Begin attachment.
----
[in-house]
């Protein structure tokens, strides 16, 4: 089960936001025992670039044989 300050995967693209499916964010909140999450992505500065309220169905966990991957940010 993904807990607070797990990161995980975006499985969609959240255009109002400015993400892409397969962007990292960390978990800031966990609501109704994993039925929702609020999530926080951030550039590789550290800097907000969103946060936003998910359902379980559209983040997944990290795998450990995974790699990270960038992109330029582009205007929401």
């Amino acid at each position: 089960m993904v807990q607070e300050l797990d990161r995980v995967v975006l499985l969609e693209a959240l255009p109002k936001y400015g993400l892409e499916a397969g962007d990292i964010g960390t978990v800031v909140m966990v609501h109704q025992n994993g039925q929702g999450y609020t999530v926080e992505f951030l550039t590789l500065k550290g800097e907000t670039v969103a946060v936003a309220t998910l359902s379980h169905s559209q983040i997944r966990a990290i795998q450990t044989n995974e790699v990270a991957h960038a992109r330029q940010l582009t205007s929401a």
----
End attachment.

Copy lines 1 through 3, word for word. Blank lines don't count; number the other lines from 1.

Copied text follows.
[in-house]
């Protein structure tokens, strides 16, 4: 089960936001025992670039044989 300050995967693209499916964010909140999450992505500065309220169905966990991957940010 993904807990607070797990990161995980975006499985969609959240255009109002400015993400892409397969962007990292960390978990800031966990609501109704994993039925929702609020999530926080951030550039590789550290800097907000969103946060936003998910359902379980559209983040997944990290795998450990995974790699990270960038992109330029582009205007929401």
């Amino acid at each position: 089960m993904v807990q607070e300050l797990d990161r995980v995967v975006l499985l969609e693209a959240l255009p109002k936001y400015g993400l892409e499916a397969g962007d990292i964010g960390t978990v800031v909140m966990v609501h109704q025992n994993g039925q929702g999450y609020t999530v926080e992505f951030l550039t590789l500065k550290g800097e907000t670039v969103a946060v936003a309220t998910l359902s379980h169905s559209q983040i997944r966990a990290i795998q450990t044989n995974e790699v990270a991957h960038a992109r330029q940010l582009t205007s929401a």